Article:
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The Reproductive Endocrinology and Infertility (REI) Fellowship accepts one fellow every year, for a three-year training period. The fellowship training is divided equally between clinical and research activities. Formal didactic sessions include enrollment in courses and attendance at weekly rounds and conferences. The clinical activities take place primarily in Division of Reproductive Medicine and In-Vitro Fertilization in the Department of Obstetrics and Gynecology at the Massachusetts General Hospital. The basic scientific research activities occur primarily within the Vincent Center for Reproductive Medicine.
Focus area: Research
The first year is devoted exclusively to research with the faculty of the Vincent Center for Reproductive Biology (VCRB) to learn the basic research skills required to address important issues in reproductive biology.
The first year covers a wide breadth of topics:
Notably, fellows are given the opportunity to design, implement, and critically review basic research projects with the potential for relevant clinical applications. In addition, graduate-level courses related to basic or clinical research will be completed.
Focus area: Research and clinical practice
During the second year of the REI Fellowship, fellows continue research projects initiated in Year 1, but now will focus on clinical activities.
Second-year fellows will learn to evaluate and treat a variety of medical problems including:
Fellows participate daily in the Fertility Center, learning the skills of assisted reproduction including:
Fellows observe in the Embryology Laboratory as well, learning gamete biology and handling, including exposure to micromanipulation and attend several weekly clinical conferences.
Focus area: Surgical techniques
During the third year of the REI Fellowship, fellows continue ongoing basic and clinical research projects, work in the bimonthly-supervised REI continuity clinic and all assistance with important REI inpatient consults. A major focus of Year 3 is training in surgical techniques critical to the specialty, principally endoscopic procedures including robotic surgery. Hands-on training is provided in the department's simulation center, where box trainers and laparoscopic simulators provide basic skills such as camera control, hand-eye coordination, tissue grasping and suturing skills. Fellow assist with surgical cases several days a week.
In addition, rotations of approximately two months duration will be arranged in related fields:
While on each subspecialty rotation, the fellow will participate in relevant conferences, rounds and clinics. The third year also includes directed didactic teaching sessions in endocrine assays and reproductive pathology.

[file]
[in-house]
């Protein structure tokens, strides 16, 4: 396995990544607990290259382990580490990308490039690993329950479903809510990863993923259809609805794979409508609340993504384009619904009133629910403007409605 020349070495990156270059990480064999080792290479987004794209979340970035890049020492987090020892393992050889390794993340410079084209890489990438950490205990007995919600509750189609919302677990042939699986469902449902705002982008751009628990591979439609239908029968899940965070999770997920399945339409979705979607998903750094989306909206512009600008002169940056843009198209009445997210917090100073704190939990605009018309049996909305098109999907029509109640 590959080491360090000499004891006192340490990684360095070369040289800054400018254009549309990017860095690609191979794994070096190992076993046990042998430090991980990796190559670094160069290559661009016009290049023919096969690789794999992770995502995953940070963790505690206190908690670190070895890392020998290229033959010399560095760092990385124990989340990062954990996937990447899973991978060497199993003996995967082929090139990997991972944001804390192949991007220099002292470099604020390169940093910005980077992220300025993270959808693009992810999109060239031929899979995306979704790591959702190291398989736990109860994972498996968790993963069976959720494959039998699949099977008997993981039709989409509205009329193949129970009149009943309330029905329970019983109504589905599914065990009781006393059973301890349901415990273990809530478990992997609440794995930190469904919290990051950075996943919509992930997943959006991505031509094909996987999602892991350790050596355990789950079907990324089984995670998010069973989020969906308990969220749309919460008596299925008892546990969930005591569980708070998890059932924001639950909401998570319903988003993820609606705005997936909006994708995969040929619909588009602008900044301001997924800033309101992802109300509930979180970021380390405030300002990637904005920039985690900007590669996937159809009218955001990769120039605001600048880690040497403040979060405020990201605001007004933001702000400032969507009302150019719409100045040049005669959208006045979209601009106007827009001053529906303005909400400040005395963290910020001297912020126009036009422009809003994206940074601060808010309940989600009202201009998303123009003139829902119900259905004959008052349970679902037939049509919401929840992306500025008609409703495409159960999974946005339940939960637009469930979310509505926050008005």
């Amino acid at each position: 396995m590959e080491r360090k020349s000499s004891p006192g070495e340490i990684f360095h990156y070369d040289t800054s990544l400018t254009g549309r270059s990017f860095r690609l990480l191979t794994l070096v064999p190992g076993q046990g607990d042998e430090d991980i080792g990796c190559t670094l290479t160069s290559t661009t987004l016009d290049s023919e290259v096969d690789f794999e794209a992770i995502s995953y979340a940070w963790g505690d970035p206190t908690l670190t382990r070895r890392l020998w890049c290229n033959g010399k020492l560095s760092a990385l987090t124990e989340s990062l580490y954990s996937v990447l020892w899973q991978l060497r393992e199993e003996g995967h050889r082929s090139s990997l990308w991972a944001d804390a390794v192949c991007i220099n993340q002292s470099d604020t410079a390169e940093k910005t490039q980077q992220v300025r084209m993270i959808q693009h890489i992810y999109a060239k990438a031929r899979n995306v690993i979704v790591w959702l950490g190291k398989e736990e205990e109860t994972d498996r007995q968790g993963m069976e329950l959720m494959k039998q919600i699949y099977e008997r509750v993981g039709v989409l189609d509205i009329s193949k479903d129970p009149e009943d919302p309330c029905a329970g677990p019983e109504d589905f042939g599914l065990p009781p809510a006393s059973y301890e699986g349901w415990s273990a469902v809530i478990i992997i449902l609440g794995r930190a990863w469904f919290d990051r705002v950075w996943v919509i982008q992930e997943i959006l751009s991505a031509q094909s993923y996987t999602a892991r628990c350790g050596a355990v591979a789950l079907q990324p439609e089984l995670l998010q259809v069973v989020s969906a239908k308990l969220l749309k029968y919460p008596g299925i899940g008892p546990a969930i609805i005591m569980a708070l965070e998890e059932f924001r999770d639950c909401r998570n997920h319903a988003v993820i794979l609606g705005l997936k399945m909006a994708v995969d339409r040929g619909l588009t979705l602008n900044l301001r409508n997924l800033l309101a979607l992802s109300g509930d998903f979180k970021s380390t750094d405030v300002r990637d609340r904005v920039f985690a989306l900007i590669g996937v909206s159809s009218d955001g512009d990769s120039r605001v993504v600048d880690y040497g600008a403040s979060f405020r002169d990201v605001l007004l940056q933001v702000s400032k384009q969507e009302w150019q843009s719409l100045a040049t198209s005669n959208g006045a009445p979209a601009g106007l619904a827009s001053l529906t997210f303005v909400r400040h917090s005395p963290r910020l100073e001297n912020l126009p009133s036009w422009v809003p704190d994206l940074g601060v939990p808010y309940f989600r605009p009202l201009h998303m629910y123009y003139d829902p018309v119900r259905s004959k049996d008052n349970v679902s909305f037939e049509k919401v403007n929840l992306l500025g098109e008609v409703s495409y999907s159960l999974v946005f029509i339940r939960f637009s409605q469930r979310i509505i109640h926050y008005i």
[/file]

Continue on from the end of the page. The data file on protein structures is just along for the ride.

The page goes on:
Third-year fellows are expected to assume a leadership role within the program and facilitate communication between the fellows and the rest of the team. Administrative responsibilities include coordinating the call schedule, M&M Grand Rounds and updating the shared Fellow's Drive (network drive) with important dates, call schedules, clinic schedules and any other appropriate educational or clinical items. During candidate interviews, the third-year fellow is responsible for coordinating the presentation, tour and other fellow activities for the day.
Our goal is to evolve the third-year fellow as a junior faculty member of academic practice with progressive responsibility clinically and administratively throughout the three-year fellowship.
The Fertility Center at Mass General is located on the tenth floor of the Yawkey Center for Outpatient Care, New England's largest ambulatory care center. The building includes state-of-the art facilities to house the entire Reproductive Medicine and IVF Unit. The Reproductive Medicine and IVF Division provides fertility services in an environment that was specially designed to ensure couples the most modern technology and the utmost in comfort, convenience and confidentiality. It encompasses 10,254 square feet with a state-of-the-art embryology laboratory, private offices for physicians and dedicated workspace for nursing staff. It also features fully equipped procedure and recovery rooms that offers couples greater intimacy and privacy. The space promotes continuity of care and supports our goal of delivering individualized patient care.
Collaborating with us in the delivery of care are Mass General anesthesiologists who attend all IVF procedures and Cori Tanrikut, MD, a Mass General urologist who specializes in male factor infertility. She provides reproductive urology expertise to the division as a full-time REI faculty member and trains fellows in male infertility including the third year fellow during a two-month rotation.